Last 50yrs 76 events, previous 50yrs 97 events.

September 25, 2009 1:37 am

“The study represents one of the first rigorous statistical assessments of the issue with uncertainty margins calculated in. For example, Lund says “there is less than a one in 100,000 chance of seeing this many storms occur since 1965 if in truth changes are not taking place.”
I shall savour that as a perfect example of the genre. Has a poetic quality, doesn’t it? Lewis Carroll would have been proud.

September 25, 2009 1:41 am

The tropical cyclones are observed by satellites for 40 years.
Before that, how many others have been lost to observers because they haven’t reached the shores or ships at sea ?

King of Cool
September 25, 2009 3:10 am

Well even the BOM which is more leaning towards AGW stated the following in 2006 as regards frequency:
The paper reaffirms the finding of a 1998 study saying that any change in the frequency of tropical cyclones (hurricanes/typhoons) due to climate change cannot be determined due to a lack of knowledge and limitations of the available observing technologies. The little evidence that does exist indicates little or no change in global frequency.
And as regards intensity:
It also says that while some recent studies have suggested the intensity of tropical cyclones (hurricanes/typhoons) has increased substantially over the past 50 years due to climate change, the scientific community is “deeply divided”. Some researchers believe the climate record is too inconsistent to draw such a conclusion due to changes in observations equipment and methods over time. The panel says it cannot come to a definitive conclusion in this “hotly debated area”.
Homo praesumitur bonus donec probetur malus?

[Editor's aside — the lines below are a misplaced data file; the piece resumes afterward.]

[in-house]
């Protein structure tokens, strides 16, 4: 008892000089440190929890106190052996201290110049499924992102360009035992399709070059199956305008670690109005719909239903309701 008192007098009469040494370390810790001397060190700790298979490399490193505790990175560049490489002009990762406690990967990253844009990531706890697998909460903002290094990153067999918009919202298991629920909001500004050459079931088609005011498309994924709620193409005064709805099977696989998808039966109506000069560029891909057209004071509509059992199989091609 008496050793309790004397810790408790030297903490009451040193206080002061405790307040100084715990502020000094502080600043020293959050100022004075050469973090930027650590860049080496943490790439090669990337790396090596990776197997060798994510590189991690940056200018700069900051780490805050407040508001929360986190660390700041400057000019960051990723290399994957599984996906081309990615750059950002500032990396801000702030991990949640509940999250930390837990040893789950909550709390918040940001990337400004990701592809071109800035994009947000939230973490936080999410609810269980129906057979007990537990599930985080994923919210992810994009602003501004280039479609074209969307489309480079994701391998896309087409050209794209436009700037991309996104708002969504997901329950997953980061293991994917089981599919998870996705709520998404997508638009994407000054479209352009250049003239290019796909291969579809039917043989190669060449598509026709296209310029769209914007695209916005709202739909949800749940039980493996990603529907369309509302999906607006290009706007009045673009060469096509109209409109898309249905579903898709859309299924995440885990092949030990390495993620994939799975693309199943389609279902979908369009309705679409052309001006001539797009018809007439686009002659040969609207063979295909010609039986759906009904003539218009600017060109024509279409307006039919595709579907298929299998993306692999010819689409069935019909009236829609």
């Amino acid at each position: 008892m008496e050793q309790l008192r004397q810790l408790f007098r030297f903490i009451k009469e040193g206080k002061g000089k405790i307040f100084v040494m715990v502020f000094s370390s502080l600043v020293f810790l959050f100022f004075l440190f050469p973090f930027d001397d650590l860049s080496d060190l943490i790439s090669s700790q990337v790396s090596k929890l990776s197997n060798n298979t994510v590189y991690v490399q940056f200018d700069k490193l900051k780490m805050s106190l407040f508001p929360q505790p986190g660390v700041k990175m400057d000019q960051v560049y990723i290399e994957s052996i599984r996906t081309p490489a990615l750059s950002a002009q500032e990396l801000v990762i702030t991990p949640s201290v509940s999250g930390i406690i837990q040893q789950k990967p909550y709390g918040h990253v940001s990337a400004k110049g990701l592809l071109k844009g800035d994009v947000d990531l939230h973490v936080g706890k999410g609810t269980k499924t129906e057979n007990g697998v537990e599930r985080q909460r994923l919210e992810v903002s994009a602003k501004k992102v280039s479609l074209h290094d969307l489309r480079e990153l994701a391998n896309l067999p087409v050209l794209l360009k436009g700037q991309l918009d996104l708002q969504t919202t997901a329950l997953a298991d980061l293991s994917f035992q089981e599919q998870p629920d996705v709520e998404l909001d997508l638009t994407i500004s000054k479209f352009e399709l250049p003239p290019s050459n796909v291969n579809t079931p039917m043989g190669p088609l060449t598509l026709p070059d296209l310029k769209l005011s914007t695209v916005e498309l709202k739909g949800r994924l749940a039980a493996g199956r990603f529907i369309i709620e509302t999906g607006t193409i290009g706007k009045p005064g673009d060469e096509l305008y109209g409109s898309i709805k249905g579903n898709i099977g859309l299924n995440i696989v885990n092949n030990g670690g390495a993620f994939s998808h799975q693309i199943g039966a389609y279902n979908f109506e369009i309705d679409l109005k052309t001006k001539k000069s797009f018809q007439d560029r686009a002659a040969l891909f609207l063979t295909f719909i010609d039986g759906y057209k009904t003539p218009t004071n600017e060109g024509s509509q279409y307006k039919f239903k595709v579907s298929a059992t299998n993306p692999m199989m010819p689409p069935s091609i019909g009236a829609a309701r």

September 25, 2009 4:21 am

Re Ulric Lyons (01:31:41)
Thank you, a very cogent link, sorta removes the different observation capacity delima over the period of study.
Should not a “professional study” answer such a question, How can the number of US landfall hurricane’s go down, why the number of reported huricanes consistently increases. Instead they note that there is no indication that US land fall will increase, ant take the increase without discussion and statististical anaylisis of how new technoloy development and implementation of said technology, would impact the chart they headline.

Patrick Davis
September 25, 2009 4:36 am

“King of Cool (03:10:49) :
Homo praesumitur bonus donec probetur malus?”
Can I have that in proper POHM England please?

Kevin Kilty
September 25, 2009 5:01 am

Take the annual numbers of hurricanes in the Atlantic of category three or greater since 1944, and assume a Poisson distribution with a secular, linear component of the expected annual number. Perform a maximum likelihood estimate of the “slope” of this secular term, and what you will find is a tiny positive value that is most probably below any statistical significance.
Possibly the incidence of typhoons in the Pacific or Indian Oceans has increased. I don’t know for sure, I haven’t looked at the data. Possibly it is true as well that if one includes the annual count of minor hurricanes of category two and lower in the Atlantic then one might see an increasing incidence. However, in this last case, the example of this 2009 season and the impatience which hurricane meteorologists displayed in naming tropical storms and hurricances, one could propose that increasing incidence of minor storms has more to do with biases on the part of scientists and government agencies than it has to do with changes in instrumentation.

September 25, 2009 5:02 am

Our local forecasters spin the globe all the way over to the coast of Africa to have anything interesting to say. And then they focus on what “might happen” but never seems to happen.
And then they head over the Pacific to Asia, trying desperately to find something to talk about.